Whenever I see a retro puzzle RPG game released, I always look at the gameplay footage. There is something about this genre that takes me back to my childhood. Though I don’t buy them all, I’m always interested to see what has been created. Glittering Sword is an old-school adventure game inspired by classic titles. Developers HugePixel wanted it to stand out so they implemented a Sokoban-style puzzle element to add a challenging layer to their creation. Published by ChiliDog Interactive, this short title will overpower you with its nostalgia filled gameplay and aesthetics.
The story begins like all great adventure titles, with the hero spending time with his one true love. Disaster strikes when an evil wizard swoops in and takes his love away. Your journey begins in a simple woodland area where you must learn the fundamentals before moving on to more complex scenarios. The pixelated protagonist can sprint and slash his way out of danger. He must avoid being hit too many times as death wipes that stage’s progress, and you must work through all the action again.
A short but jam-packed story.
5 chapters of puzzle based fun stand between you and that horrendous sorcerer. Each level has its own main boss, and these are found once you’ve solved many puzzles. Each of the chapters is broken down into segments that are represented by a set map joined only by a locked gateway. Once all the tasks in that area are complete, the gate unlocks, and you are free to progress. The key to moving on can be as simple as wiping out all the enemies, or collecting pink diamonds to de-active the magical wall that blocks your exit. Either way, it’s good, simple fun that reeks of old-school charm.
The enemies that you face and the puzzles that you must overcome gradually get more difficult. You must flip switches, avoid spikes, dodge arrows, and trip floor plates. In the latter stages, you are forced to think quickly. Magical beings causes stalagmites to rise from the ground, causing you to be injured. No matter how good you are at this game, death is all but certain, and you will learn from your errors and try again. You will study your foes’ movements, and create a plan. It’s not heavy on the tactics, but it pushed me enough to keep me interested.
Potions and death!
Chests are dotted around the world that allow you to upgrade the hero. To unlock them, you must risk your life and solve yet more puzzles. Opening them is worth the effort, and if you get injured, you simply use the health potions available to top yourself back up. But if you die, it’s not the end of the world. I lost count of the times I lost my life to a bat, bee or werewolf. I just swore a bit and started again. You lose no items, just a small amount of progress, so death is a small price to pay.
The simple nature of this title makes it great fun. You start off ploughing through the stages, laughing at the difficulty level and believing that you’ll complete it with ease. But then the complexity ramps up, and you realise you have to think in order to succeed. You have no potions, and the spiders keep leaping at you from the bushes. You calmly make a plan and get to work ensuring that you execute it perfectly. These straightforward chunks of retro gaming are fantastic and make you want to play this short title in one sitting.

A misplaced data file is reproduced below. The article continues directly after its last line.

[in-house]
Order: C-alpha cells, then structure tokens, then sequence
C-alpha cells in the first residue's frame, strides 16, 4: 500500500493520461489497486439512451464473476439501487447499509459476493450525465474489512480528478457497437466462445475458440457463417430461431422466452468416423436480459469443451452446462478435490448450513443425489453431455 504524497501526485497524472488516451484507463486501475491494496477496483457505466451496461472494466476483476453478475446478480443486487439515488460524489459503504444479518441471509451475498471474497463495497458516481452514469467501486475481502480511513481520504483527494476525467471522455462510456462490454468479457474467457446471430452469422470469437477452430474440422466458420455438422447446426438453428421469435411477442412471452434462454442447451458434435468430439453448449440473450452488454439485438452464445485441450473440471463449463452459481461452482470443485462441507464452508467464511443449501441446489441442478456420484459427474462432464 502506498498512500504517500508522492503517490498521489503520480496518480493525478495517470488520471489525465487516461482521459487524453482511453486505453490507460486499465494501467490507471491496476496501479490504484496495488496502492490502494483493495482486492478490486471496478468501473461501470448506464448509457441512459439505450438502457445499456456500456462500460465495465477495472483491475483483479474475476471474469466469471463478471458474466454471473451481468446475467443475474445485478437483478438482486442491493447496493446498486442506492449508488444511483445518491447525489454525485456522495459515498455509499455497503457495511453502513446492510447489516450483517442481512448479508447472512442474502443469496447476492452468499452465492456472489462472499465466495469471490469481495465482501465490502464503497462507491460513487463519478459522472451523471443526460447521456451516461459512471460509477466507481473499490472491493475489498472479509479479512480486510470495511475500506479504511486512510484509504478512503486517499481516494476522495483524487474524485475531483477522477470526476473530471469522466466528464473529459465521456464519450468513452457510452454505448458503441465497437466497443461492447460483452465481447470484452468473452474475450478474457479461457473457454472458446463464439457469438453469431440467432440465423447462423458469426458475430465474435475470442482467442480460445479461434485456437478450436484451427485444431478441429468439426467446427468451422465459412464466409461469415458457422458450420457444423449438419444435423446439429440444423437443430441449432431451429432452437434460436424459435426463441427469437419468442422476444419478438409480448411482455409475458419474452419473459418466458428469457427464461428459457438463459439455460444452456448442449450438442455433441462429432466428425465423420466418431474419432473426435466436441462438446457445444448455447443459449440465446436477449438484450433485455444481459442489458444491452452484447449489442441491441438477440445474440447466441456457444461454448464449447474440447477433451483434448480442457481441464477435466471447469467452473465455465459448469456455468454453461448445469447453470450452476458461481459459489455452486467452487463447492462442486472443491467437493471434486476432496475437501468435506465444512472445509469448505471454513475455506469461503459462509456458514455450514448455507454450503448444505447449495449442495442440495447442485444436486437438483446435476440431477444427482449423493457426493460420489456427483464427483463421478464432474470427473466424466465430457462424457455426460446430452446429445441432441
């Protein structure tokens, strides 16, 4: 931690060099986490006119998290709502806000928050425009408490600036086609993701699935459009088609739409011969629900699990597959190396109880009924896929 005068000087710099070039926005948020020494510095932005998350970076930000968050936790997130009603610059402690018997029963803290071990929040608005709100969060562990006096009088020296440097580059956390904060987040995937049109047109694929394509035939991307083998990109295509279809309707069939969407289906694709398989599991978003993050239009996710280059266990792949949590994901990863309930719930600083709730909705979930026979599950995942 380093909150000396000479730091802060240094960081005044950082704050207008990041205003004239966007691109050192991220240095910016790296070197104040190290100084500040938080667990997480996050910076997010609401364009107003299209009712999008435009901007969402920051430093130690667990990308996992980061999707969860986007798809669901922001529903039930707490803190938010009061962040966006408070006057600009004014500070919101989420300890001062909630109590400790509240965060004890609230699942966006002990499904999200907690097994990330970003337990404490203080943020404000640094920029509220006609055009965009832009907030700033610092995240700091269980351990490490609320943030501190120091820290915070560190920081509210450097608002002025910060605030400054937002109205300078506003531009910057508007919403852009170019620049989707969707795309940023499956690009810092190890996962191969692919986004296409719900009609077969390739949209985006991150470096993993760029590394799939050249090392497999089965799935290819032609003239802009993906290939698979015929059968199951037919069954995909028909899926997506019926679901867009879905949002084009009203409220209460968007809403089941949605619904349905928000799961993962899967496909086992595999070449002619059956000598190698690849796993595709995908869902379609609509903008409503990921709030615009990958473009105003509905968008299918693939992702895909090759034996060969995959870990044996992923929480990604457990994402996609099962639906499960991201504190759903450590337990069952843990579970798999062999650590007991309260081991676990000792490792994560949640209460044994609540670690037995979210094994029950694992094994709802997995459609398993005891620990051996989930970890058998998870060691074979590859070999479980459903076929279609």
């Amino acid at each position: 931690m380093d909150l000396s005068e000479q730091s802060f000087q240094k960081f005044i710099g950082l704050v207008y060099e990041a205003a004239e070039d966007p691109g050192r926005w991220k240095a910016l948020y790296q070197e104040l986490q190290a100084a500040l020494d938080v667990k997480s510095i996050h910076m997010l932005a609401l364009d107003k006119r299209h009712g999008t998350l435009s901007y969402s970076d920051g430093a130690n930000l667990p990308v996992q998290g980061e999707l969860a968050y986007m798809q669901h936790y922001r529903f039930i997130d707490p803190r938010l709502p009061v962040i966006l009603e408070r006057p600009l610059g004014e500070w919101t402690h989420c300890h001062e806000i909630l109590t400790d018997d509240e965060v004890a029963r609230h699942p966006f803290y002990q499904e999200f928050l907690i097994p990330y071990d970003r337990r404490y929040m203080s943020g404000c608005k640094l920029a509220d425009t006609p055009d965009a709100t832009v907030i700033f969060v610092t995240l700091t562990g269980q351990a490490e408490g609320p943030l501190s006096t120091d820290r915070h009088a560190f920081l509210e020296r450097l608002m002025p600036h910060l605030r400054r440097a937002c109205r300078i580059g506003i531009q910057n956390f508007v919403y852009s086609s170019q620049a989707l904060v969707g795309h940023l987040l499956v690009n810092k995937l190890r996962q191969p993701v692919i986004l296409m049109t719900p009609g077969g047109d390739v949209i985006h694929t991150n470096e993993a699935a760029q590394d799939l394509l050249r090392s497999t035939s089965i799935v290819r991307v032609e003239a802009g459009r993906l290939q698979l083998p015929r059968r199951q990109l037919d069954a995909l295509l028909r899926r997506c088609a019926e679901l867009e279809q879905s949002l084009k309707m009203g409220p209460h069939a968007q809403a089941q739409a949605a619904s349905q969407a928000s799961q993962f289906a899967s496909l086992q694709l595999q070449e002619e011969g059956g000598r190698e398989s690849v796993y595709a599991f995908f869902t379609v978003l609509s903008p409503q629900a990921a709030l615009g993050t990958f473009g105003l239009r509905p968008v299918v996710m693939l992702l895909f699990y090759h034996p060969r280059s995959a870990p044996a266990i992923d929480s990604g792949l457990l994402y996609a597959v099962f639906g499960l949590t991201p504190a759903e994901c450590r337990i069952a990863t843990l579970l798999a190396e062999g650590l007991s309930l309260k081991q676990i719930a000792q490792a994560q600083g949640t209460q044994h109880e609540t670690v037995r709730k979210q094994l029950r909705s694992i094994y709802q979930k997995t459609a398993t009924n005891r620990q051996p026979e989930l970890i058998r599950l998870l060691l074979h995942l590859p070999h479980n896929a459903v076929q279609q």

Classic look, and old-school audio.
The fixed screen bird’s-eye perspective allows you to see all the action with ease. The bright colours and garish tones will remind you of games from the SNES and MegaDrive era. The wonderfully crafted models contain enough details to identify what they are, and each of the stages is well designed. Every one of the 5 chapters has a different look, and new enemies are added the further you progress. The large bosses looked great, and though they weren’t challenging, they made me smile with their distinct retro look, attack and movement.
The audio is equally well designed and is influenced by early gaming titles. A hearty and wholesome synthesised soundtrack plays alongside everything that you do. It varies from; a jovial light-hearted sound, to sombre tracks and aggressive high tempo music. I enjoyed how well it was constructed, and how it altered the atmosphere in the game. The sound effects worked brilliantly, and will make you chuckle, especially when you slay innocent sheep. The differences in the audio were subtle, but it kept the action fresh.
As simple to play as any early adventure title.
One of the main draws of Glittering Sword has to be how easy it is to play. You learn all the controls within the first screen of the game, and from there it’s plain sailing. You will hack and dodge your way out of most situations, and if all else fails, you can use magic and potions to recover. My only gripe with the movement is that it’s set as if using a d-pad. The hero doesn’t hit at an angle, so you can swing away and miss an enemy stood right in front of you. It was a minor thing, but damn was it annoying.
Because of the short gameplay and easy achievements, there is little to inspire you to keep playing. No NG+ mode was an unfortunate oversight. Its inclusion would have added a lot of replay value. A speedrun option would have also tested a player’s skill. But this matters not, as I completed the game and unlocked all the achievements in just over 3 hours. At only £4.19 to buy, you get great value for money.
A wonderful nod to the past.
HugePixel clearly has an affinity with all things old-school. Their love for the retro titles shines through in this modern game, and I loved it. Every element filled me with nostalgia, and they got the balance of difficulty just right. Though it’s only a short game, it won’t take up much room in your library and can be played casually. Do I recommend it? Absolutely! And you can buy a copy here! Can you help the hero solve the puzzles and defeat everything in his path? Find that wizard and get your one true love back.